Ex-instructor accused of posting online threats to UCLA arrested in…
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By Keith Coffman
DENVER, Feb 1 (Reuters) – A former University of California at Los Angeles instructor accused of posting online threats of violence against the campus, disrupting a day of classes, was arrested in Colorado on Tuesday after a standoff with police, officials said.
Matthew Christopher Harris, 31, drew authorities’ attention on Monday night after an 800-page manifesto with references to mass shootings and bombings was allegedly emailed by Harris to students and faculty of the UCLA philosophy department where he once taught, police said.
As a precaution, university officials canceled in-person classes for all 31,000 students on the Los Angeles campus on Tuesday, UCLA officials said in a statement, while law enforcement officials mounted an interstate hunt for Harris.
UCLA campus police traced the former instructor to an apartment building in Boulder, Colorado, across the street from the University of Colorado´s flagship campus, and alerted authorities there, Boulder Police Chief Maris Herold told a news conference.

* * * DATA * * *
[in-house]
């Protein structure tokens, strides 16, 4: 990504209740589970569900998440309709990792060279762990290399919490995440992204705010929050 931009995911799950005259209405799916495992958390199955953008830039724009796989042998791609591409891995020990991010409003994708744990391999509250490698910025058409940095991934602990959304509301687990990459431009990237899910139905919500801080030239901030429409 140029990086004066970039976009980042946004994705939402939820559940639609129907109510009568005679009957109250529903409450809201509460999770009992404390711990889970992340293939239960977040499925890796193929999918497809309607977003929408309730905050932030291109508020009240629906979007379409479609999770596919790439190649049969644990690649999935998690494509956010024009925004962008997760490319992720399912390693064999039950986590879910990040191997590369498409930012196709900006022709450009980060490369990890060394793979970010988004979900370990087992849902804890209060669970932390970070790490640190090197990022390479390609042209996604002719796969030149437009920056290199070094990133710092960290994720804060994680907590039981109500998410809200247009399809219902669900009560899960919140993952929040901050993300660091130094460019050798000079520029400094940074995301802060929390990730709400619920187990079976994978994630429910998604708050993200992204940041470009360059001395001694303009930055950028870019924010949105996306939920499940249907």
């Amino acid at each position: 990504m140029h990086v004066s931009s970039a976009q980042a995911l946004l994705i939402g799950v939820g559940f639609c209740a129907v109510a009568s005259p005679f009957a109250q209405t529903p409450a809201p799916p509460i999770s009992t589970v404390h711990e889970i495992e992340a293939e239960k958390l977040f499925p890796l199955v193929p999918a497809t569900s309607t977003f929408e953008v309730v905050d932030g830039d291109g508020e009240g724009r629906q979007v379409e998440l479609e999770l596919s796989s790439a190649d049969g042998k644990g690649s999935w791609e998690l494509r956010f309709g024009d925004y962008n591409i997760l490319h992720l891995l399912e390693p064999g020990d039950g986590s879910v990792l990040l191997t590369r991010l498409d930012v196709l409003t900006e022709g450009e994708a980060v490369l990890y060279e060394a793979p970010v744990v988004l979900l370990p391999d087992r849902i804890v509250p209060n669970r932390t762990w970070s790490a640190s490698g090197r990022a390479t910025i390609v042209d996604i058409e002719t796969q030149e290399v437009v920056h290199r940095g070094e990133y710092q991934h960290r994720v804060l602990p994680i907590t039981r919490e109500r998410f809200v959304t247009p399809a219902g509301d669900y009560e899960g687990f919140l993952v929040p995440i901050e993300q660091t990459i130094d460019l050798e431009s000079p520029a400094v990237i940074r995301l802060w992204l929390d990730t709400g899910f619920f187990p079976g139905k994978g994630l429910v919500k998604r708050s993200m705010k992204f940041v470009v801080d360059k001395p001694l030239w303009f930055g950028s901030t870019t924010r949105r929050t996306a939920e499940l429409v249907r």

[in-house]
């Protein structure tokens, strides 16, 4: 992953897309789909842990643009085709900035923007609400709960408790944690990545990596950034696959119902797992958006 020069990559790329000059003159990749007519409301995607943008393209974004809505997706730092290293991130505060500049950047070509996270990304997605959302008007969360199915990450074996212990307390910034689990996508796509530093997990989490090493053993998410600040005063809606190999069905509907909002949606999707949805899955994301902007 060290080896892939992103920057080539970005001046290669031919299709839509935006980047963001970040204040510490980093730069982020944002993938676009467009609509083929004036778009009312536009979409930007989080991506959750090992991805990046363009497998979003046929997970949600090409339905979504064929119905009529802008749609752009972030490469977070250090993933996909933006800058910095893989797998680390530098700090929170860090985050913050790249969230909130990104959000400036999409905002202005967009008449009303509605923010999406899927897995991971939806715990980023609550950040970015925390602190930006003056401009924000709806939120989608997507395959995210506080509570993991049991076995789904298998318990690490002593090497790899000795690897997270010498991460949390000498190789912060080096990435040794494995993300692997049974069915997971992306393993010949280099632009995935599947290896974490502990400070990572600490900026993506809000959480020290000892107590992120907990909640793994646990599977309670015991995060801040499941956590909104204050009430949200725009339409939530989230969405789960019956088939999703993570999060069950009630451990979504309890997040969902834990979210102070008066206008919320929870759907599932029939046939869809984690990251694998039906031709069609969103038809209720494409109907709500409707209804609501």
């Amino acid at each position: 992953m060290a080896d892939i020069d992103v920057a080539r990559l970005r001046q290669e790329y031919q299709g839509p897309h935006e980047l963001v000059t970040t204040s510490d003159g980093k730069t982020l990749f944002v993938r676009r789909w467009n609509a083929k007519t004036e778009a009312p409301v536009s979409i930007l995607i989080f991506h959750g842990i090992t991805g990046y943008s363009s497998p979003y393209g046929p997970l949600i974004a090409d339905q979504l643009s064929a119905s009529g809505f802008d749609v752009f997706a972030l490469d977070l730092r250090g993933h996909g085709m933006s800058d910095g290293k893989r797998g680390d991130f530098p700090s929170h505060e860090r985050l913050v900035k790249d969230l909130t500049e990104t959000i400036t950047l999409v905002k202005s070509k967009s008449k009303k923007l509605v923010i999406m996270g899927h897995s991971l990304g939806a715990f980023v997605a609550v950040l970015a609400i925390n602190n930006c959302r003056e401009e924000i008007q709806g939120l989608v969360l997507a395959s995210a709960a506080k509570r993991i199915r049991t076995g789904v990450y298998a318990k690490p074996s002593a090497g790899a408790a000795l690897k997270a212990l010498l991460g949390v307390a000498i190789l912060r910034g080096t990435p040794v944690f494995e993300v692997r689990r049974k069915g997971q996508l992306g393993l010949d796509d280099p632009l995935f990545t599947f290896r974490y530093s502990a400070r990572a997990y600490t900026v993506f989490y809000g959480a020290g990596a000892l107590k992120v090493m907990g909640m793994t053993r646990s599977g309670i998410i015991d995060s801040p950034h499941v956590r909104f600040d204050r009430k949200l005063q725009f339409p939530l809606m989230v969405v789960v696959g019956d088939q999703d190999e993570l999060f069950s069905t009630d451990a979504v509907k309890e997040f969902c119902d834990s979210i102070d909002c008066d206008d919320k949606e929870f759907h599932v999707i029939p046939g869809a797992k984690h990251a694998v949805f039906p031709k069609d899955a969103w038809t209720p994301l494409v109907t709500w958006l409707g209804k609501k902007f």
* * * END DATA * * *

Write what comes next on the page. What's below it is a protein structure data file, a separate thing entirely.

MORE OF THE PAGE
As Harris became aware early Tuesday that police had surrounded the apartment house, he sent out “additional threats to numerous individuals,” which “elevated the level of concern,” police said in a statement.
In response, Boulder police evacuated a nearby elementary school and sent out reverse-911 telephone calls advising members of the public in the vicinity to remain indoors.
Herold said law enforcement negotiators made telephone contact with Harris, who ultimately surrendered without incident about four hours after the siege began.
The heavy police presence rattled residents of the Boulder neighborhood, just two miles from a grocery store where a lone gunman killed 10 people in a shooting last year.
Boulder District Attorney Michael Dougherty said Harris was detained on state charges, but as the alleged threats involved multiple states, he could face federal charges as well.
Harris attempted to buy a handgun in Colorado last fall but the purchase was denied because a background check revealed a protective order had been filed against him in California, Dougherty said.
Herold said the written manifesto contained thousands of “very disturbing” references to violence, including allusions to “bombs” and a “schoolyard massacre.” Harris was also suspected of posting threatening videos online, police said.
Los Angeles television station KABC reported the footage in question involved hundreds of clips, including video of the 2017 mass shooting at a Las Vegas music festival and the 1999 massacre at Columbine High School in Littleton, Colorado.
Police did not immediately disclose what specific grievances Harris may have raised in the threats he was accused of making.
UCLA officials said in-person classes would resume as normal on Wednesday now that Harris was in custody.(Reporting by Keith Coffman in Denver; Editing by Steve Gorman, Robert Birsel)